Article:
- arm64 port -- This could probably be extended into getting a working system
into place to have a u-boot -> grub loader, and/or using kexec to get a
booted system to reboot into an arm libre-kernel. (for armv7 and arm64?)
For aarch64 the first task would be to port Guix (not GuixSD) to that
architecture (info "(guix) Bootstrapping"). If everything goes well, it
can be relatively simple, but sometimes things don’t go well. ;-)

Otherwise it’s surely an eligible project IMO.
Post by Efraim Flashner
- ncurses installer -- my idea was Debian's installer can be considered ugly,
but it does have everything needed to install a system.
Right, that would be nice.
Post by Efraim Flashner
- GaPMaCt - Guix's amazing package manager and configure tool -- Same
non-emacs package & system manager as above. Maybe a backend with a GTK or
ncurses frontend.
+1!

Ludo’.
myglc2
2016-03-25 20:32:45 UTC
Permalink
Efraim Flashner <***@flashner.co.il> writes:
[...]
Post by Efraim Flashner
- ncurses installer -- my idea was Debian's installer can be considered ugly,
but it does have everything needed to install a system.
Couldn't agree more. Don't know if you are still considering this idea,
but reading your comment and a couple more recent GSoC GuixSD installer
proposals prompted me to write some general thoughts about Guix
installation which you might find interesting:

http://article.gmane.org/gmane.comp.gnu.guix.devel/18206

Best - George
Tomáš Čech
2016-02-08 10:45:30 UTC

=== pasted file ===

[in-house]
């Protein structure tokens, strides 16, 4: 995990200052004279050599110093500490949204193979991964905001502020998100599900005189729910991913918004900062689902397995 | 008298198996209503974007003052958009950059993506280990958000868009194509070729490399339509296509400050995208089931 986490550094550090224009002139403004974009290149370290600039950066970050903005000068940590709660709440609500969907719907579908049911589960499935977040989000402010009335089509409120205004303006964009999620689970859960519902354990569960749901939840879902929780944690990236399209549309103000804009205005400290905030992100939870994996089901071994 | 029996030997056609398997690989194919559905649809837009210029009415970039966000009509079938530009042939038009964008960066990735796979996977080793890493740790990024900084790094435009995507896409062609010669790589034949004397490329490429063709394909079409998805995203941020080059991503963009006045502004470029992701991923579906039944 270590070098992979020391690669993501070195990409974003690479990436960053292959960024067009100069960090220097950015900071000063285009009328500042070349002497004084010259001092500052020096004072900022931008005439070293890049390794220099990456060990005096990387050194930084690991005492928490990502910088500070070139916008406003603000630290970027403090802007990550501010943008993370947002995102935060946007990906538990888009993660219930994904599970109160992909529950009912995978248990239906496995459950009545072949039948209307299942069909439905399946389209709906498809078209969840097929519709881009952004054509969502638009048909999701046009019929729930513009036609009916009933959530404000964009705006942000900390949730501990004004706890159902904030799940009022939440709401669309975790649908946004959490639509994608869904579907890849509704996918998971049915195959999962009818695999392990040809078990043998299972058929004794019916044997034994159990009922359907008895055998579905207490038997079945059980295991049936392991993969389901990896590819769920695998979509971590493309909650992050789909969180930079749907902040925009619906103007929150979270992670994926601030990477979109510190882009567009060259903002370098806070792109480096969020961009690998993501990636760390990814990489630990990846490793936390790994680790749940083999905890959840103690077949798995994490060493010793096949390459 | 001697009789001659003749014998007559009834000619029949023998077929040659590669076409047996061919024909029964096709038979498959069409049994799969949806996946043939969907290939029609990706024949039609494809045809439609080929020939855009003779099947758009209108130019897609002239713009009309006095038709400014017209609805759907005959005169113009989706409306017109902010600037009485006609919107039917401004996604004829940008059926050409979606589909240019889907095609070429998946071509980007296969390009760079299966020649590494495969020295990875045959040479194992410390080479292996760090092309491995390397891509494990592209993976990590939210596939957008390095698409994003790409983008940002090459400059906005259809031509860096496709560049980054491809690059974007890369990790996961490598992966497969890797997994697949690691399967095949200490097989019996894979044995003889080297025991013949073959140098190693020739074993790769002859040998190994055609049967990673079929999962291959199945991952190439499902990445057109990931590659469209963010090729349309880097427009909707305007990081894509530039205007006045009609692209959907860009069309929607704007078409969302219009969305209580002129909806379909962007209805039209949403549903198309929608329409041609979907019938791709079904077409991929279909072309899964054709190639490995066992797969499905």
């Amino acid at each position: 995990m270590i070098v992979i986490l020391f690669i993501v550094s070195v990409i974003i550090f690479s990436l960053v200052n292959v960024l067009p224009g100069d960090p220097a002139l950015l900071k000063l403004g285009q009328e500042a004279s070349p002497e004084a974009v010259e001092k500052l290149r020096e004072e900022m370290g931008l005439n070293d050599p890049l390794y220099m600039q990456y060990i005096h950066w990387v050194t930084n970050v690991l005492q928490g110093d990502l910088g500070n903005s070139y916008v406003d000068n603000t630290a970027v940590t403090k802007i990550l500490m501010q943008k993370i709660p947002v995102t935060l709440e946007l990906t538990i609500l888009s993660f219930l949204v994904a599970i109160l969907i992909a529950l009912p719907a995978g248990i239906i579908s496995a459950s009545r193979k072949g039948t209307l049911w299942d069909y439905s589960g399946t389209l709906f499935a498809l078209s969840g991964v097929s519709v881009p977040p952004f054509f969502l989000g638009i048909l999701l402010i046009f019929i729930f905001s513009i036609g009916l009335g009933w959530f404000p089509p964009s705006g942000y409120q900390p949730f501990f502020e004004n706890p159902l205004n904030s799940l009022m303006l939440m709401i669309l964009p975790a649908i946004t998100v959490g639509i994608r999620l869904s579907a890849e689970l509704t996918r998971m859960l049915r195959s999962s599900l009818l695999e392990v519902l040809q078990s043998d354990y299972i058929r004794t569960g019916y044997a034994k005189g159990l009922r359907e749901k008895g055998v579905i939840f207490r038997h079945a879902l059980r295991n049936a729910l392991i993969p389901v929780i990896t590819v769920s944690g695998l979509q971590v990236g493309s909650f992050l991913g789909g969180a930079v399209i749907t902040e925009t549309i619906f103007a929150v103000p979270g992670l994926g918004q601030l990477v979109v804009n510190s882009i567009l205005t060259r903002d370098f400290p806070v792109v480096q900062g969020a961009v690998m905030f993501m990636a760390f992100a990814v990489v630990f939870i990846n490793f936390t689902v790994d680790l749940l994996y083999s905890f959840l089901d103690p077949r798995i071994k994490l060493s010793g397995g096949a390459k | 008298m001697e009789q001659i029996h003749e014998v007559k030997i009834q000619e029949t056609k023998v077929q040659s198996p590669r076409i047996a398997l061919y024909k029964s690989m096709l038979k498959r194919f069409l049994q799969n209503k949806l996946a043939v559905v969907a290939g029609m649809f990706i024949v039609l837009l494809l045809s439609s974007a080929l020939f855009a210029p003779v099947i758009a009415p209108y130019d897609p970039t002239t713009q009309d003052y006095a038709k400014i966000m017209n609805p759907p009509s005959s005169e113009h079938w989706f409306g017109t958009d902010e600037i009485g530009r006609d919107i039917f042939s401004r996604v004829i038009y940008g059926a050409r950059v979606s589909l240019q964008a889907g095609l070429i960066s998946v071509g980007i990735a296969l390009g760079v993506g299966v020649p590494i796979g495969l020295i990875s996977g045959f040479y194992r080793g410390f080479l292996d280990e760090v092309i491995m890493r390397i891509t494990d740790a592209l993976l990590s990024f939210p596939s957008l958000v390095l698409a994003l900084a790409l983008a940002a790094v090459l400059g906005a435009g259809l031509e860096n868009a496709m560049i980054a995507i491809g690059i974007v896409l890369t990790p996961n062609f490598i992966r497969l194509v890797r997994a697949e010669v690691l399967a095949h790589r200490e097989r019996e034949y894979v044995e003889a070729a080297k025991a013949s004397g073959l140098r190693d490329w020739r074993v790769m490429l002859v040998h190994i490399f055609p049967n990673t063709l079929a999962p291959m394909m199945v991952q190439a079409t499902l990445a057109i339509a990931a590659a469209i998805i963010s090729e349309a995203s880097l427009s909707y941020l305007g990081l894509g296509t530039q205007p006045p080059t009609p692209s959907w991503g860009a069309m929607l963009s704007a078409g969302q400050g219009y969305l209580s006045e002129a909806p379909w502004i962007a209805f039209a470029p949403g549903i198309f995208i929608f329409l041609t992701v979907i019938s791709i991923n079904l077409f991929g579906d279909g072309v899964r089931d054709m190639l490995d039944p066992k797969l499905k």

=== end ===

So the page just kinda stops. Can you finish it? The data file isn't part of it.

Permalink
Post by Christopher Allan Webber
Maybe we should have a place to collect ideas?
- An installer wizard (written in Guile of course!)
- g-expressions which generate packages of the Guix package manager for
.deb and .rpm based distros, and work to get those upstream in Debian
and Fedora
What would be purpose of that? Do you plan to use some other store path so it
won't collide with Guix maintained installation on the same machine?

OTOH it may be interesting to generate only (in my case) RPM metadata
so native system's package manager can track Guix generated files and
use pre/post install scripts for interactions with Guix (to
install/remove/protect them). That would glue Guix to system even
better. Just wild idea when thinking about your idea...

S_W
Efraim Flashner
2016-02-08 11:37:31 UTC
Permalink
On Mon, 8 Feb 2016 11:45:30 +0100
Post by Tomáš Čech
Post by Christopher Allan Webber
Maybe we should have a place to collect ideas?
- An installer wizard (written in Guile of course!)
- g-expressions which generate packages of the Guix package manager for
.deb and .rpm based distros, and work to get those upstream in Debian
and Fedora
What would be purpose of that? Do you plan to use some other store path so it
won't collide with Guix maintained installation on the same machine?
OTOH it may be interesting to generate only (in my case) RPM metadata
so native system's package manager can track Guix generated files and
use pre/post install scripts for interactions with Guix (to
install/remove/protect them). That would glue Guix to system even
better. Just wild idea when thinking about your idea...
S_W
like checkinstall? It would be nice if a foreign distro to have graphical
programs just work, integrated into the system like their own native programs.